by Guest Blogger Michael Harrison
On April 21, 2015, Google changed its latest search algorithm, only this time, it wasn’t a change to improve content or simplify website navigation.
The Internet is abuzz over Mobilegeddon – Google’s latest algorithm – and if you aren’t up to speed your down in page rank – big time!
Google controls 87% of all online search so when this behemoth hiccups the whole Internet realm takes notice. Couple that gigantic market share with the move away from desktop computers and big screens, and you’ve got Mobilegeddon.
The result? If your website doesn’t look good on smaller smartphone screens you’ll lose page rank. Why? Currently, 40% of Internet search takes place using portable devices – smartphones, tablets, minis – the days of the desktop big screen computer are coming to an end. By 2017, Inc. magazine projects that the vast majority of us will access the Internet using smartphones and tablets.
Google has always maintained that a positive online experience for its users is the search engine’s number one concern, and if more and more of us are accessing the Internet using smartphones and tablets, websites must display well on these smaller screens or get a slap on the wrist from the Google gang.
However, Google has made it very simple for website owners and managers to test their existing sites for mobile friendliness with a free mobile friendly test site. Just enter your site’s URL and let Google tell you what needs to be fixed. If you need more information on improving site rank under Google’s new rules, visit Google’s Official Mobile SEO Guide to discover just what Google wants and how to deliver.
Why the big change in online search?
Simply put, a better Internet experience
Using your dot.com website requires visitors to scroll up, down, right and left to see the “big picture” when accessing your online presence using a smaller screen. So, as of April, 2015, if you’re website doesn’t look good on the smaller smartphone screens, or if your download to a tablet takes too long, Google is going to slap you with a negative ranking factor and you may go from page 1 of search engine results pages (SERPs) to page 342 of SERPs, and when was the last time you scrolled through 342 SERPs to find what you’re looking for.
Google is mandating changes in online search, and it can do it. Hey, if you don’t show up on Google, you basically don’t show up. Neither do clients or customers.
Google wants fast downloads on all devices that use online search. Got questions about the download speed of your website? You should, and once again, Google will help you test page download speed and provide the tools and the information you or your site developer need to be mobile-ready.
So, what do the experts in online search see in Google’s new search algorithm changes? The need for you to make changes to your dot.com website. If you don’t, you can be sure your competitors will and that’s going to hurt. A lot.
It’s time to make changes to your site design – big changes, deep changes, changes that improve the onsite experience for visitors using smartphones to find you.
What does Google suggest?
First, reduce image file sizes wherever possible. A picture may be worth 1,000 words, but if it slows downloads to a smartphone you’ll be penalized with a lower page rank.
Eliminate Flash carousels and other eye candy. Flash adds movement to images, but Flash animation takes time to download. The longer the download, the lower your website’s page rank.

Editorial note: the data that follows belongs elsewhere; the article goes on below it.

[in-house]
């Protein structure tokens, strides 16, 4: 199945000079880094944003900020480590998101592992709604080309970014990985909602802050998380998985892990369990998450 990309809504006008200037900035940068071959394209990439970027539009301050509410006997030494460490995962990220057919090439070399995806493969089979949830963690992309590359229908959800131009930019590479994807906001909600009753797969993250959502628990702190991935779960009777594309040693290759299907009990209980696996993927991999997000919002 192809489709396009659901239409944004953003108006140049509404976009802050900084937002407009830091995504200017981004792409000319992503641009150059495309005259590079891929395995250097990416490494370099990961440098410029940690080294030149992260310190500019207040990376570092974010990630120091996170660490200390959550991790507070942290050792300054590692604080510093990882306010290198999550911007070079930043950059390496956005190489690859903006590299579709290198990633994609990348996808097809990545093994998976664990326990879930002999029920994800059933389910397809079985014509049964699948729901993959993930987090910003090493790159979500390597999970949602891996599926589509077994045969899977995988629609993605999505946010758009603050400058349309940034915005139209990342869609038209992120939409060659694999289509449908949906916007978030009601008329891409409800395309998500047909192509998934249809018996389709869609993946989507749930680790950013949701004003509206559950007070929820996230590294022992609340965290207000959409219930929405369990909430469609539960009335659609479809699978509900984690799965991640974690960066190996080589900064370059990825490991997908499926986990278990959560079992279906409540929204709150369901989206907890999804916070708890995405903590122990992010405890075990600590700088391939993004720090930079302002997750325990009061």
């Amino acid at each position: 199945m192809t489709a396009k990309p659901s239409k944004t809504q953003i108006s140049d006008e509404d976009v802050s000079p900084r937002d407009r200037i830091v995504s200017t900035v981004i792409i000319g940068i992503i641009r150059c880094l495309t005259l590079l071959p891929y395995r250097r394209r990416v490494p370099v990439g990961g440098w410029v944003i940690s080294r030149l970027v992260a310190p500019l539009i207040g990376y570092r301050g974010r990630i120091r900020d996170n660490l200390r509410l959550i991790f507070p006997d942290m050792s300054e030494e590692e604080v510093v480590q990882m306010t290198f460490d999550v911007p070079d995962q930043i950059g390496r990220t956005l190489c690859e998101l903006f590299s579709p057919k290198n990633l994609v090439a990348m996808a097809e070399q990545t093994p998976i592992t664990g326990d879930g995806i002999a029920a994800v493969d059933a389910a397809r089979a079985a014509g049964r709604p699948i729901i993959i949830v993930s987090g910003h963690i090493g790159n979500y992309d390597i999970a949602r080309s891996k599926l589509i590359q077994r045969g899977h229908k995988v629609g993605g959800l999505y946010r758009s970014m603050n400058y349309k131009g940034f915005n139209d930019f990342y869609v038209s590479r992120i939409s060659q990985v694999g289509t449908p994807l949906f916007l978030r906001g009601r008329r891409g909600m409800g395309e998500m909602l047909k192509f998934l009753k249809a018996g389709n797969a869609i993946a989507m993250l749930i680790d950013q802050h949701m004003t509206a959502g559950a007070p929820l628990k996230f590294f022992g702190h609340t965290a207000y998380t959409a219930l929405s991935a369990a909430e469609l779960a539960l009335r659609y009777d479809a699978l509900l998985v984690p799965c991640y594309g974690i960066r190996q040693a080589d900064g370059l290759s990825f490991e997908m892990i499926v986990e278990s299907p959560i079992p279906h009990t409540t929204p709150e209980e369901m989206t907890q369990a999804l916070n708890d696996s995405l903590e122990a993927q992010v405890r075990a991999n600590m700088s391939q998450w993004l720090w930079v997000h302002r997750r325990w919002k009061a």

Stick to vertical scrolling. We’re all used to scrolling up and down on our iPhones and other smart digital devices. If your mobile friendly website requires visitors to scroll horizontally to get the “whole” picture, you get slapped with a negative SERPs ranking factor.
Make your website smarter. A site builder can create a website using an adaptive design that looks good on any-sized screen. So, first, your website should “know” how it’s being viewed – on a desktop, laptop, tablet, smartphone, TV, game console, or some other digital device with Internet access. Then, it can be programed to adapt to the device on which it’s viewed. The consensus among search engine optimizers (SEOs) is that this is the direction Google is taking us.
Add a mobile version of your existing website designed just for small screen viewing. You can keep your existing dot.com site for big screen viewing while directing smartphone and tablet users to your dot.mobi version of your company’s website.
Take your time to do it right. The good news about this seismic shift in online search is that it’ll take time to upgrade to adaptive websites that know how they’re being viewed. That means that all of your competitors are running double-time to create adaptive websites that look good on all devices all of the time.
The objective of Google’s algorithm change is to create mobile-friendly websites as more and more of us use smartphones to access the Internet. There aren’t any secrets; no hidden agenda. Google wants its users to have the best online, on-site experience.
America’s National Public Radio (NPR) reported that a recent test of 25,000 web pages showed that 10,000 websites failed Google’s mobile-readiness guidelines. Even the U.S. Department of Homeland Security and drugstore.com tanked in the website mobility test, so if your site ranks poorly you aren’t alone.
However, as more and more businesses turn to adaptive websites that are “smart” enough to know they’re being viewed on a smartphone, Google’s page rank factors will sort themselves out.
In the meantime, test your website using Google’s tools, and get ready to get mobile.
We’re all on the move. Time to revise your website with a deep cleaning, and a simplified design that smartphone users will employ to find you.